he'll have an avenue to save face--"the people didn't want it"

Then we're really hosed. Trump came into the race with a pre-packaged persona - he could swing the tough guy act and if he buckles then is there going to be another politician in future elections who could win the nomination with an "I'm tougher than that pussy Trump" platform? I doubt it.

but especially if he executed the deportation effort early in his first term so that it was more-or-less normalized when he left office, would it sink him

This is population shaping that we're dealing with - we need to shed as many low human capital people as we can, so if Ann Coulter is correct about her number, 30 million, and I believe she makes the better argument than Pew's never changing over decades 11 million, then it's going to take a long time to get rid of 30 million people and the economic disruption that will follow. Politicians and people always favor the immediate path of least resistance rather than the ultimately beneficial path which imposes hardships by choice. Trump will really have to live up to his claim of being a super-genius to repair what liberals have inflicted on us over the last 50 years.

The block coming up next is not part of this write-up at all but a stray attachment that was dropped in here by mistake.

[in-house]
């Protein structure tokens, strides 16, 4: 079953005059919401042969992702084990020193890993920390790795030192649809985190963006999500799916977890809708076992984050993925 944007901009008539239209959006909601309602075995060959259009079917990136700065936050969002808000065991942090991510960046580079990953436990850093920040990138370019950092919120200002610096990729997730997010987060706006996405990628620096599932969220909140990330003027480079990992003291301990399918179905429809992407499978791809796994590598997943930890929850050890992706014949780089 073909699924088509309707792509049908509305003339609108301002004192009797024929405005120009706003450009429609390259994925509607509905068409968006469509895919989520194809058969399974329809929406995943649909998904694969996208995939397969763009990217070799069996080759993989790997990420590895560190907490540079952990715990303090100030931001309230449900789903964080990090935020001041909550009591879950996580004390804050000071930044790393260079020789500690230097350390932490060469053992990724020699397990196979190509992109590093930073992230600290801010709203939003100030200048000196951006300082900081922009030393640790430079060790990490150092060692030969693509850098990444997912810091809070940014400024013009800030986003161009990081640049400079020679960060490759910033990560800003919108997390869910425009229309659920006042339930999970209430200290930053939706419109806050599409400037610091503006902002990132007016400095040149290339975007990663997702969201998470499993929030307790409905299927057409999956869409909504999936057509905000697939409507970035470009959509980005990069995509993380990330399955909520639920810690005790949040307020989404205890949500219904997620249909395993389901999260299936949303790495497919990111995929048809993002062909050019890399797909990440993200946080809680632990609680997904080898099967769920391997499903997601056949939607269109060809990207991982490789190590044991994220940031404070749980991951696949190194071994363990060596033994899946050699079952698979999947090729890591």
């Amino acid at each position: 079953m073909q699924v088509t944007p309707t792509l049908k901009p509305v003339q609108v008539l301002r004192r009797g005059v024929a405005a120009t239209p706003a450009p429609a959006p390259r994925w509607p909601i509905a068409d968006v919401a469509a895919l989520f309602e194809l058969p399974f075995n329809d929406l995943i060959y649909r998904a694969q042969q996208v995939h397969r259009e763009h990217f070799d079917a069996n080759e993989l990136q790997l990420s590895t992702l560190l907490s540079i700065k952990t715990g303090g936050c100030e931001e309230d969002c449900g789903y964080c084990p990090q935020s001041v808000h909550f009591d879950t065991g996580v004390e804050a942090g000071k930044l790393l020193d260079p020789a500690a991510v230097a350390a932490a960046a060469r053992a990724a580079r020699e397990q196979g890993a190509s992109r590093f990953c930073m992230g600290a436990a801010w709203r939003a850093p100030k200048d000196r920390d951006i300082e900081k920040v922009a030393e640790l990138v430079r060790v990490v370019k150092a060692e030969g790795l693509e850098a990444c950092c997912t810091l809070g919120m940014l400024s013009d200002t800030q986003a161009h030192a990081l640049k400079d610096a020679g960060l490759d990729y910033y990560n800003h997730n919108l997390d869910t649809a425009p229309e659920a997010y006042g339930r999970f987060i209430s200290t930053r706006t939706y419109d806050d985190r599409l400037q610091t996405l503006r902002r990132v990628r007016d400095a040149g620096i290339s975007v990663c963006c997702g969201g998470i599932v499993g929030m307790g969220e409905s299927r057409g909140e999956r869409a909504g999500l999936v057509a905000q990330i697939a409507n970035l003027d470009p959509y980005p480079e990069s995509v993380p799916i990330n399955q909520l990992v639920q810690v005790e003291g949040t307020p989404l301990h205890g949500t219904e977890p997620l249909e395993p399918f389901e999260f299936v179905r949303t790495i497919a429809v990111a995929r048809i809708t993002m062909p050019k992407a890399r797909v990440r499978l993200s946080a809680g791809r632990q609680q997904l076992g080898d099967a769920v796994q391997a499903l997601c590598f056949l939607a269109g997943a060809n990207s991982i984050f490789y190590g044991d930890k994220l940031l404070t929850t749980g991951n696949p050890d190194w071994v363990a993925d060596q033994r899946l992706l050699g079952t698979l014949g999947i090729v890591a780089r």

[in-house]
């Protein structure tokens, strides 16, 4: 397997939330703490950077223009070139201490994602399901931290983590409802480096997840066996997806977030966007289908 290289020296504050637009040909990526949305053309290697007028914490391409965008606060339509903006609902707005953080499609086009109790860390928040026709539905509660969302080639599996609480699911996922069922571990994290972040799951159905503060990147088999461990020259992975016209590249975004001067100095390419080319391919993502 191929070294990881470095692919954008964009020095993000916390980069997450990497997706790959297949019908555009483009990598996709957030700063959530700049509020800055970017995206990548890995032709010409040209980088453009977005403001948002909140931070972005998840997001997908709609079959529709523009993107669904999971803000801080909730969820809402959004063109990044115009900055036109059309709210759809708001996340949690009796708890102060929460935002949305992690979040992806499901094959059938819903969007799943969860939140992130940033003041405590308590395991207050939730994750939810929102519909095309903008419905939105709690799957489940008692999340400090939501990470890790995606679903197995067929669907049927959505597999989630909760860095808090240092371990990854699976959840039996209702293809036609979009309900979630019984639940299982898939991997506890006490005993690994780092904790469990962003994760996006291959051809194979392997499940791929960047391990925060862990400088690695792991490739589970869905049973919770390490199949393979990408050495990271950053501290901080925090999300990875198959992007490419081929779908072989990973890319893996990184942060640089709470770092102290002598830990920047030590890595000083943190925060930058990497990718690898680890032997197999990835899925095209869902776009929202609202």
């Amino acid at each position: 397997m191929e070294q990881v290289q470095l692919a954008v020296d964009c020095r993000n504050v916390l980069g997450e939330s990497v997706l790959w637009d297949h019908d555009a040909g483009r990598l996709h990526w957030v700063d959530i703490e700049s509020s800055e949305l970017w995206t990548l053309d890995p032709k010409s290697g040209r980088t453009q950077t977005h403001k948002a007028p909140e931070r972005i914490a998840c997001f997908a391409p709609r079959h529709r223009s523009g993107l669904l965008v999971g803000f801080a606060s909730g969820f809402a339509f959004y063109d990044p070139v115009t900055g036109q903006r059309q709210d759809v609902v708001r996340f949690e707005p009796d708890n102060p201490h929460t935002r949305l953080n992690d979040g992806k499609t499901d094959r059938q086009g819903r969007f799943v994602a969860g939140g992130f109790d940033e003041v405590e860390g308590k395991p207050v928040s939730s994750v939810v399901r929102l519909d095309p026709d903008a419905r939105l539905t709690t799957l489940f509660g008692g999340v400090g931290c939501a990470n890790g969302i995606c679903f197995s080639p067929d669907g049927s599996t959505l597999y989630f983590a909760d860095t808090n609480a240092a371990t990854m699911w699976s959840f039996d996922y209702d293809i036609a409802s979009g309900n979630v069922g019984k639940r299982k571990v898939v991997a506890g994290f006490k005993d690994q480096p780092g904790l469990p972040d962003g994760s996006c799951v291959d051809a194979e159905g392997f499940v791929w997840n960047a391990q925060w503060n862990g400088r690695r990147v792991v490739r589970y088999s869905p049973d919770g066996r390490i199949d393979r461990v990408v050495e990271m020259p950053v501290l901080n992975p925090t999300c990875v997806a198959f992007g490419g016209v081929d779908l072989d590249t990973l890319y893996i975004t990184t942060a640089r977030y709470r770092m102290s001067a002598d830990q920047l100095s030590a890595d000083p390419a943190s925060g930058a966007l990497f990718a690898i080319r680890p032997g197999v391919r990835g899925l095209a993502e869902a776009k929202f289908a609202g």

chris said...

If he will make enemies by deportation, than he should simply disempower his enemies before he leaves office or even before he deports.

Media- gut it.
Academia - gut it.
NGOs - gut em.
Capital - gut it.

He could even do it while he is doing the deportations, as a way to keep them occupied about their own grievances rather than grievance mongering for illegal immigrants.

Audacious Epigone said...

TangoMan,

He may be too good to be true. But I see no reason to make the perfect the enemy of the good here. He's already done heroic work by destroying ¡Jabe!'s campaign, making illegal immigration a salient political topic, greatly expanding the size of the Overton Window, providing a formula for those on the right to follow when pilloried for a political incorrect statement (absolutely refuse to apologize, dismissively mock your accusers), and relentlessly ridiculing the whorish nature of the American political process. And in all of these things, he's surpassed the expectations of a huge number of people who have been sympathetic to what he has been doing. Let's ride this phenomenon as far as we are able to.

Audacious Epigone said...

Chris,

Trump despises the political class. He recounts stories of how even as a teenager he was disgusted by how they parasitically take credit for things they have deserve no credit for. It's clear he thinks that slutty puppets is all they deserve to be because they don't do anything to merit more than that.